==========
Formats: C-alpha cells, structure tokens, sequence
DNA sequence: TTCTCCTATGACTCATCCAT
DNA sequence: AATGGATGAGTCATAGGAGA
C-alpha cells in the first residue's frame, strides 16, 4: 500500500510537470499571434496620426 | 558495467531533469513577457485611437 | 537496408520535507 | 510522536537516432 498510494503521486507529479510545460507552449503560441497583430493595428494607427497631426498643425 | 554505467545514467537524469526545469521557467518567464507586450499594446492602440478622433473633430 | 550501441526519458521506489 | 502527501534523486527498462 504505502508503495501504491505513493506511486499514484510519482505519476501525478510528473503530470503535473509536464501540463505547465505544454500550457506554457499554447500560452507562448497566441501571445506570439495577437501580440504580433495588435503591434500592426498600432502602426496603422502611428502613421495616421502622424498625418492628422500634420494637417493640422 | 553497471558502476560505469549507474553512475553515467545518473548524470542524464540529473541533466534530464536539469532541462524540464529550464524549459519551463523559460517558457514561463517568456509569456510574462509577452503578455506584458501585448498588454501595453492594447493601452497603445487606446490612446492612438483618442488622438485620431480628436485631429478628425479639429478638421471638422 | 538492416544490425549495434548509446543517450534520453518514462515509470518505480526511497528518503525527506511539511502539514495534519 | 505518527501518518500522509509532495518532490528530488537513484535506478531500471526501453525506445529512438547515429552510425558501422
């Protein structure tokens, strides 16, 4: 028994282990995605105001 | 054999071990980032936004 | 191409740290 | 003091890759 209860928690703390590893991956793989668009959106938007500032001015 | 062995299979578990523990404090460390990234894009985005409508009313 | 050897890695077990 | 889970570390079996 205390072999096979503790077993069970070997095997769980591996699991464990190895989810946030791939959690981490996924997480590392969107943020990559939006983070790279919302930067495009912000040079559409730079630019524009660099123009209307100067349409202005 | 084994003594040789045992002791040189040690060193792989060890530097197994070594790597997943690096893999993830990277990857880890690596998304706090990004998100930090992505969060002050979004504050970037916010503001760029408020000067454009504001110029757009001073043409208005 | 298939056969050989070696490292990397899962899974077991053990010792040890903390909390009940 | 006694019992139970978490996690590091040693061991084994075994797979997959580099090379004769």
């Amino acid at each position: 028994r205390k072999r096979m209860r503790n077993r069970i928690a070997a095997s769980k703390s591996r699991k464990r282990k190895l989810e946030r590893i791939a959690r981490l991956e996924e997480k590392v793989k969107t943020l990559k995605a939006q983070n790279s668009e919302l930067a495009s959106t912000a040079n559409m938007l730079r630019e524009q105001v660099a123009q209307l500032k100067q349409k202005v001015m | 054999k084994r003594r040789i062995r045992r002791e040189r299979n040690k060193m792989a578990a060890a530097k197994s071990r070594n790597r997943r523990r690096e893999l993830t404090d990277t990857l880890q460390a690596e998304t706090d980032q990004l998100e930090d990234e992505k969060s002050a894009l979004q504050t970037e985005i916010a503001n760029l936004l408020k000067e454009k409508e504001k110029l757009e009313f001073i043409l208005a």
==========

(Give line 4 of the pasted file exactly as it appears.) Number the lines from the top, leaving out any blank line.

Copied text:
C-alpha cells in the first residue's frame, strides 16, 4: 500500500510537470499571434496620426 | 558495467531533469513577457485611437 | 537496408520535507 | 510522536537516432 498510494503521486507529479510545460507552449503560441497583430493595428494607427497631426498643425 | 554505467545514467537524469526545469521557467518567464507586450499594446492602440478622433473633430 | 550501441526519458521506489 | 502527501534523486527498462 504505502508503495501504491505513493506511486499514484510519482505519476501525478510528473503530470503535473509536464501540463505547465505544454500550457506554457499554447500560452507562448497566441501571445506570439495577437501580440504580433495588435503591434500592426498600432502602426496603422502611428502613421495616421502622424498625418492628422500634420494637417493640422 | 553497471558502476560505469549507474553512475553515467545518473548524470542524464540529473541533466534530464536539469532541462524540464529550464524549459519551463523559460517558457514561463517568456509569456510574462509577452503578455506584458501585448498588454501595453492594447493601452497603445487606446490612446492612438483618442488622438485620431480628436485631429478628425479639429478638421471638422 | 538492416544490425549495434548509446543517450534520453518514462515509470518505480526511497528518503525527506511539511502539514495534519 | 505518527501518518500522509509532495518532490528530488537513484535506478531500471526501453525506445529512438547515429552510425558501422